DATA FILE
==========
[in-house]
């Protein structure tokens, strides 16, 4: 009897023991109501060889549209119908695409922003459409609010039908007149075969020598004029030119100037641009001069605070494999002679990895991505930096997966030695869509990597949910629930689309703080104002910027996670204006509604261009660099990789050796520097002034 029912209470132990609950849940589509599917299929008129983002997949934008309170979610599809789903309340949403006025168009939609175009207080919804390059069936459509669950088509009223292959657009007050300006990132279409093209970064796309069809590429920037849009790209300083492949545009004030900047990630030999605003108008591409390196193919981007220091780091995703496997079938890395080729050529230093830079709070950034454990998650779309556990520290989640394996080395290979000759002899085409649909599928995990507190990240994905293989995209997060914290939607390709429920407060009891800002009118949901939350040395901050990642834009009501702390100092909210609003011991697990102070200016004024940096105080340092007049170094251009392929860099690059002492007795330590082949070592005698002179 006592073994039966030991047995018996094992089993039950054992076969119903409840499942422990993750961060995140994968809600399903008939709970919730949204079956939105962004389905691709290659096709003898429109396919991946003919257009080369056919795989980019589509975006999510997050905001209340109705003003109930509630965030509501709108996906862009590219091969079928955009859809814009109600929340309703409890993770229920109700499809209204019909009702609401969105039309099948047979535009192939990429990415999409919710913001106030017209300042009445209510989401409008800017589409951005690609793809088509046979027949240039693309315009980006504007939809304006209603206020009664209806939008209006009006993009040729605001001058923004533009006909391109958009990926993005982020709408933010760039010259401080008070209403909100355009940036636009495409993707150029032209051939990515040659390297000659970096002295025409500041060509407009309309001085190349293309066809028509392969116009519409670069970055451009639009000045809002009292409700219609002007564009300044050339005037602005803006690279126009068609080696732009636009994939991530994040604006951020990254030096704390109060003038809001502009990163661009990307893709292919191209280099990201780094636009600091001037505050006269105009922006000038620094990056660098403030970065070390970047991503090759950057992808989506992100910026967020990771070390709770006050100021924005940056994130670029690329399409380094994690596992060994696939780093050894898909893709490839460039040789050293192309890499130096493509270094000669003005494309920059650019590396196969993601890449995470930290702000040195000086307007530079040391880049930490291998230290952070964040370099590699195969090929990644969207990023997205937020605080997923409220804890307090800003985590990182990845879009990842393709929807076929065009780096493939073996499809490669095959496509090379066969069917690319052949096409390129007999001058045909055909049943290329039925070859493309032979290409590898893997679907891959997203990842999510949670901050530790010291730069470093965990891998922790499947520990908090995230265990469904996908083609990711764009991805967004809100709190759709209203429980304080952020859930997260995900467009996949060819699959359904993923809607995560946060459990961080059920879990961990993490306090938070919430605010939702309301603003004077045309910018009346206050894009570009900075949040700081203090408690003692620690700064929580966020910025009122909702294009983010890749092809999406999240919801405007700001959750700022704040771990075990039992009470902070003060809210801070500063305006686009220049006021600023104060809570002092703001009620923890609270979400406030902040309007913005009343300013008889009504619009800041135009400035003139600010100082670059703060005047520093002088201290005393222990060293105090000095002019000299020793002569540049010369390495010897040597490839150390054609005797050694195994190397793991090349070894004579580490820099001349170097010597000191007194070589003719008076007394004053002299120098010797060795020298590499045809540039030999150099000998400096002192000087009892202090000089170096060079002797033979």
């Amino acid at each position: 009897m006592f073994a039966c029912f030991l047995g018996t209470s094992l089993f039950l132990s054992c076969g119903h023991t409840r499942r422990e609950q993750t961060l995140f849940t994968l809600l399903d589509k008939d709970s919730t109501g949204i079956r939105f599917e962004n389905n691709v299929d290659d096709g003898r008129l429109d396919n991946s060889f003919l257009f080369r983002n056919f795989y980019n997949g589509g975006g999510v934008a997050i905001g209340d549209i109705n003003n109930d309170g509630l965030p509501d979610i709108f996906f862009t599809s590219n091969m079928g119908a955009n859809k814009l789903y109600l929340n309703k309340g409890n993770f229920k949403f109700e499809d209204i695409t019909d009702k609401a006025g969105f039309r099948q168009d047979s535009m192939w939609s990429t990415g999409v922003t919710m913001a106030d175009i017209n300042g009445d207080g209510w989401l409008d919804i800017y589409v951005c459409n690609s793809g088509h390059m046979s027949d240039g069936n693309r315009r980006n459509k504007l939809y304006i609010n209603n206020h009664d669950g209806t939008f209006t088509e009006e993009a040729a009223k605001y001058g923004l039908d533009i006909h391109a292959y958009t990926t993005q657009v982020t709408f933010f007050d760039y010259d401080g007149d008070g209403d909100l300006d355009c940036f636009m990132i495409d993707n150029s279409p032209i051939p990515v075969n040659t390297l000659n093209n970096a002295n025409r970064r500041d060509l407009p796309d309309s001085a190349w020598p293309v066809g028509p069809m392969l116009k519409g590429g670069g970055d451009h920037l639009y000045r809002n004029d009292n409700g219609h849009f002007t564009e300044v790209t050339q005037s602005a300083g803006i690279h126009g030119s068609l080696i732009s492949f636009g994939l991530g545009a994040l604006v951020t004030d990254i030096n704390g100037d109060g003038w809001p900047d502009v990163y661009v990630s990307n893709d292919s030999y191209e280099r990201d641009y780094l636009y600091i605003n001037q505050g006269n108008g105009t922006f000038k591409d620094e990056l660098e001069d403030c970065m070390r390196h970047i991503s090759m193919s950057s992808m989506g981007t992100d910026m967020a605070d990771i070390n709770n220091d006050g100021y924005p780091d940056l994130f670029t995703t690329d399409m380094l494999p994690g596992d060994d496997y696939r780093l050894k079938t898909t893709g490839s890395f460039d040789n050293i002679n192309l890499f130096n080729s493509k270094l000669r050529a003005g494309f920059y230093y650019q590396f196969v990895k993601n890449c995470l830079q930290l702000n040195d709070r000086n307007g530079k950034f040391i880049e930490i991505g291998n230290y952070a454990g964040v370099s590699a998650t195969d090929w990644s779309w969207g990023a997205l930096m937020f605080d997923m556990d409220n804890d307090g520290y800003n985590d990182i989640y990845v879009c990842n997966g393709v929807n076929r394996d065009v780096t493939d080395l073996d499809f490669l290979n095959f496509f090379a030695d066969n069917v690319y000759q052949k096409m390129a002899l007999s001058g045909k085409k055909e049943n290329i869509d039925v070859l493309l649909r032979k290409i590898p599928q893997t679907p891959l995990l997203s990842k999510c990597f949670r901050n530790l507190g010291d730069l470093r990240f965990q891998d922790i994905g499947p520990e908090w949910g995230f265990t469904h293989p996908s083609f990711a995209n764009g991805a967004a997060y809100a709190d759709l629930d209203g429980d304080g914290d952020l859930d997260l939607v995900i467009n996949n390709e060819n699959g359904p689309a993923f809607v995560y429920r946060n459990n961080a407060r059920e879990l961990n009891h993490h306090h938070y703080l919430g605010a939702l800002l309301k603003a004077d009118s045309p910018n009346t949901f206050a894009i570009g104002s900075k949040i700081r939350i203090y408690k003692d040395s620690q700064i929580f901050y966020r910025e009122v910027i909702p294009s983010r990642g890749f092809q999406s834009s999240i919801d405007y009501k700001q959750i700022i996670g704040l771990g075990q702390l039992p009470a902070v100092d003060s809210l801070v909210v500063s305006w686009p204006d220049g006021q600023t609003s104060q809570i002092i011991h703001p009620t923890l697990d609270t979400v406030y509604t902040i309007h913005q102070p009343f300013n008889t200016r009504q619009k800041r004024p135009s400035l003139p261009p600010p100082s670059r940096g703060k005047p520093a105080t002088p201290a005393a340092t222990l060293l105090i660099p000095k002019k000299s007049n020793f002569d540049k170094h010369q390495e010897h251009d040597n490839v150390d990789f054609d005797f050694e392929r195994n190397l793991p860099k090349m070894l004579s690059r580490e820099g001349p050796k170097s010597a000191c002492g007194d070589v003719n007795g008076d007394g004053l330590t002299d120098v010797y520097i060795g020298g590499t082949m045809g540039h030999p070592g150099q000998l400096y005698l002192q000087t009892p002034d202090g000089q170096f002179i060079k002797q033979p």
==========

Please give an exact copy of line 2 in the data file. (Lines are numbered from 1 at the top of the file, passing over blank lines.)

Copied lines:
């Protein structure tokens, strides 16, 4: 009897023991109501060889549209119908695409922003459409609010039908007149075969020598004029030119100037641009001069605070494999002679990895991505930096997966030695869509990597949910629930689309703080104002910027996670204006509604261009660099990789050796520097002034 029912209470132990609950849940589509599917299929008129983002997949934008309170979610599809789903309340949403006025168009939609175009207080919804390059069936459509669950088509009223292959657009007050300006990132279409093209970064796309069809590429920037849009790209300083492949545009004030900047990630030999605003108008591409390196193919981007220091780091995703496997079938890395080729050529230093830079709070950034454990998650779309556990520290989640394996080395290979000759002899085409649909599928995990507190990240994905293989995209997060914290939607390709429920407060009891800002009118949901939350040395901050990642834009009501702390100092909210609003011991697990102070200016004024940096105080340092007049170094251009392929860099690059002492007795330590082949070592005698002179 006592073994039966030991047995018996094992089993039950054992076969119903409840499942422990993750961060995140994968809600399903008939709970919730949204079956939105962004389905691709290659096709003898429109396919991946003919257009080369056919795989980019589509975006999510997050905001209340109705003003109930509630965030509501709108996906862009590219091969079928955009859809814009109600929340309703409890993770229920109700499809209204019909009702609401969105039309099948047979535009192939990429990415999409919710913001106030017209300042009445209510989401409008800017589409951005690609793809088509046979027949240039693309315009980006504007939809304006209603206020009664209806939008209006009006993009040729605001001058923004533009006909391109958009990926993005982020709408933010760039010259401080008070209403909100355009940036636009495409993707150029032209051939990515040659390297000659970096002295025409500041060509407009309309001085190349293309066809028509392969116009519409670069970055451009639009000045809002009292409700219609002007564009300044050339005037602005803006690279126009068609080696732009636009994939991530994040604006951020990254030096704390109060003038809001502009990163661009990307893709292919191209280099990201780094636009600091001037505050006269105009922006000038620094990056660098403030970065070390970047991503090759950057992808989506992100910026967020990771070390709770006050100021924005940056994130670029690329399409380094994690596992060994696939780093050894898909893709490839460039040789050293192309890499130096493509270094000669003005494309920059650019590396196969993601890449995470930290702000040195000086307007530079040391880049930490291998230290952070964040370099590699195969090929990644969207990023997205937020605080997923409220804890307090800003985590990182990845879009990842393709929807076929065009780096493939073996499809490669095959496509090379066969069917690319052949096409390129007999001058045909055909049943290329039925070859493309032979290409590898893997679907891959997203990842999510949670901050530790010291730069470093965990891998922790499947520990908090995230265990469904996908083609990711764009991805967004809100709190759709209203429980304080952020859930997260995900467009996949060819699959359904993923809607995560946060459990961080059920879990961990993490306090938070919430605010939702309301603003004077045309910018009346206050894009570009900075949040700081203090408690003692620690700064929580966020910025009122909702294009983010890749092809999406999240919801405007700001959750700022704040771990075990039992009470902070003060809210801070500063305006686009220049006021600023104060809570002092703001009620923890609270979400406030902040309007913005009343300013008889009504619009800041135009400035003139600010100082670059703060005047520093002088201290005393222990060293105090000095002019000299020793002569540049010369390495010897040597490839150390054609005797050694195994190397793991090349070894004579580490820099001349170097010597000191007194070589003719008076007394004053002299120098010797060795020298590499045809540039030999150099000998400096002192000087009892202090000089170096060079002797033979």